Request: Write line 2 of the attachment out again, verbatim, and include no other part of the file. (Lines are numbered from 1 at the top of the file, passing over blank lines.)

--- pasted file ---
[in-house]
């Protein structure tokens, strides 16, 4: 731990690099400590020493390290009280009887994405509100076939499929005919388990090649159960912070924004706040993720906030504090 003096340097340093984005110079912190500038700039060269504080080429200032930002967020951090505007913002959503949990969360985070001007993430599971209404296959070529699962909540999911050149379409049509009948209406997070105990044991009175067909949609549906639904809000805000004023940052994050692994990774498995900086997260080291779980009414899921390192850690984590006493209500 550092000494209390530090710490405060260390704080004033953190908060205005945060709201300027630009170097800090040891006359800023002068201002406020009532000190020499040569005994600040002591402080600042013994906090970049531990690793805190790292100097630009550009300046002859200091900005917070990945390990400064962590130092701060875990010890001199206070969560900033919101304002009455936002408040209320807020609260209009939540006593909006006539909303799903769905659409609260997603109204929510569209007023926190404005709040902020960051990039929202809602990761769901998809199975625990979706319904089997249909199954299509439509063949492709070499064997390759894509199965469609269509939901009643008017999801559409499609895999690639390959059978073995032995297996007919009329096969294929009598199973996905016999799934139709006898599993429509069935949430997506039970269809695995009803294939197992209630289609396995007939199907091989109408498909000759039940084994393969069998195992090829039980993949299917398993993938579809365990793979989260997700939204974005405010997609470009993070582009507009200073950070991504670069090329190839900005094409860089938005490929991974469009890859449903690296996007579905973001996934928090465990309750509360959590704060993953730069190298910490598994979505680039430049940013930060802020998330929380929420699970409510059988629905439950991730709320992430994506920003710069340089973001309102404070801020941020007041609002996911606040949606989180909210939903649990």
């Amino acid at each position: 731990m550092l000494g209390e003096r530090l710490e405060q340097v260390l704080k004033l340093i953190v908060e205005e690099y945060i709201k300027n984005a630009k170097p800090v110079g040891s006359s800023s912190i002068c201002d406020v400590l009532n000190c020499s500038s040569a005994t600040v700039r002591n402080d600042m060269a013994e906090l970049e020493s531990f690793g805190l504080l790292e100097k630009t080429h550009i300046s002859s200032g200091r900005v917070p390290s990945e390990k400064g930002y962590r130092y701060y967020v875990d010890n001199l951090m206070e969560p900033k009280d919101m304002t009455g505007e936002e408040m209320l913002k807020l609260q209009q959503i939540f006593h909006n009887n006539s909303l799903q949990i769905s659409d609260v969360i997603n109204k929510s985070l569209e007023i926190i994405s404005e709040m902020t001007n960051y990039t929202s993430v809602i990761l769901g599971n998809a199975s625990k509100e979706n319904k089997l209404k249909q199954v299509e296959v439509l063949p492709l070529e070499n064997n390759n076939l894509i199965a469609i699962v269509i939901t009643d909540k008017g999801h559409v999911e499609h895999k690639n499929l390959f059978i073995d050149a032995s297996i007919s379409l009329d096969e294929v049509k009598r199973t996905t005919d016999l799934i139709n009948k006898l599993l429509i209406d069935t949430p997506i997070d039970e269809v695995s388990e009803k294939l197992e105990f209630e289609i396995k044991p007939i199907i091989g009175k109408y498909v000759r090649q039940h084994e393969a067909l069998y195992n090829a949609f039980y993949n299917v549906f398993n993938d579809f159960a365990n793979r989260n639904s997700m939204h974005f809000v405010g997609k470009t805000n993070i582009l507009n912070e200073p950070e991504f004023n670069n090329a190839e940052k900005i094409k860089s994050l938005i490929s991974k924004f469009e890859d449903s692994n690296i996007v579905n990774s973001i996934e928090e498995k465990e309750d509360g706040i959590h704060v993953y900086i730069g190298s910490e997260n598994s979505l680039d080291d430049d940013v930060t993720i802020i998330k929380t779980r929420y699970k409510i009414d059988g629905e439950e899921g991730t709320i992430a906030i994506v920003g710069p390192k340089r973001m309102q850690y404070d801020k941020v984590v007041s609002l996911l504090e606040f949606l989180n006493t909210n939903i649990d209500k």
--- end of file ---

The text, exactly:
């Protein structure tokens, strides 16, 4: 731990690099400590020493390290009280009887994405509100076939499929005919388990090649159960912070924004706040993720906030504090 003096340097340093984005110079912190500038700039060269504080080429200032930002967020951090505007913002959503949990969360985070001007993430599971209404296959070529699962909540999911050149379409049509009948209406997070105990044991009175067909949609549906639904809000805000004023940052994050692994990774498995900086997260080291779980009414899921390192850690984590006493209500 550092000494209390530090710490405060260390704080004033953190908060205005945060709201300027630009170097800090040891006359800023002068201002406020009532000190020499040569005994600040002591402080600042013994906090970049531990690793805190790292100097630009550009300046002859200091900005917070990945390990400064962590130092701060875990010890001199206070969560900033919101304002009455936002408040209320807020609260209009939540006593909006006539909303799903769905659409609260997603109204929510569209007023926190404005709040902020960051990039929202809602990761769901998809199975625990979706319904089997249909199954299509439509063949492709070499064997390759894509199965469609269509939901009643008017999801559409499609895999690639390959059978073995032995297996007919009329096969294929009598199973996905016999799934139709006898599993429509069935949430997506039970269809695995009803294939197992209630289609396995007939199907091989109408498909000759039940084994393969069998195992090829039980993949299917398993993938579809365990793979989260997700939204974005405010997609470009993070582009507009200073950070991504670069090329190839900005094409860089938005490929991974469009890859449903690296996007579905973001996934928090465990309750509360959590704060993953730069190298910490598994979505680039430049940013930060802020998330929380929420699970409510059988629905439950991730709320992430994506920003710069340089973001309102404070801020941020007041609002996911606040949606989180909210939903649990």